People have reported that they believed their dolls and stuffed animals were living creatures and that their parents encouraged them to indulge in their fantasies and daydreams. For example, one subject in Barrett’s study said her parents’ formula response to her requests for expensive toys was, “You could take this (household object) and with a little imagination, it would look just like (an expensive gift).”
(2) Exposure to abuse, physical or sexual, such that fantasizing provides a coping or escape mechanism.
(3) Exposure to severe loneliness and isolation, such that fantasizing provides a coping or escape mechanism from the boredom.
Regarding psychoanalytic interpretations, Sigmund Freud has stated that "unsatisfied wishes are the driving power behind fantasies, every separate fantasy contains the fulfillment of a wish, and unproves an unsatisfactory reality." This shows childhood abuse and loneliness can result in people creating a fantasy world of happiness in order to fill the void.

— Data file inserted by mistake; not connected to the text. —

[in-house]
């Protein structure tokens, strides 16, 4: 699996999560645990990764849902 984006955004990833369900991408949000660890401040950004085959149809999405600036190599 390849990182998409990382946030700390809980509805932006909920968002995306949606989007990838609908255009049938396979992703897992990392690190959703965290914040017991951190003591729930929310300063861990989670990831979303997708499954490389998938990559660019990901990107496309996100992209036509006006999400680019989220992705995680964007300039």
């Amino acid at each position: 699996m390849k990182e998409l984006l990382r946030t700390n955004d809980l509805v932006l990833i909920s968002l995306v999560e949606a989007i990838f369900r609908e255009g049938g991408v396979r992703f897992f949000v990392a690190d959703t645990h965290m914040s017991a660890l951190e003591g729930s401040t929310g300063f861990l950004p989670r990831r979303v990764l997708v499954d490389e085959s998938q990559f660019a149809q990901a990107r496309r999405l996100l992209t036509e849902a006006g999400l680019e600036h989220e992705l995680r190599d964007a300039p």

Openness to experience is one of the domains that are used to describe human personality in the Five Factor Model. Openness involves six facets, or dimensions, including active imagination (fantasy), aesthetic sensitivity, attentiveness to inner feelings, preference for variety, and intellectual curiosity. Thus, fantasy prone personality correlates with the fantasy facet of the broader personality trait Openness to Experience.
Absorption is a disposition or personality trait in which a person becomes absorbed in his or her mental imagery, particularly fantasy. The original research on absorption was by American psychologist Auke Tellegen. Roche reports that fantasy proneness and absorption are highly correlated. Fantasizers become absorbed within their vivid and realistic mental imagery.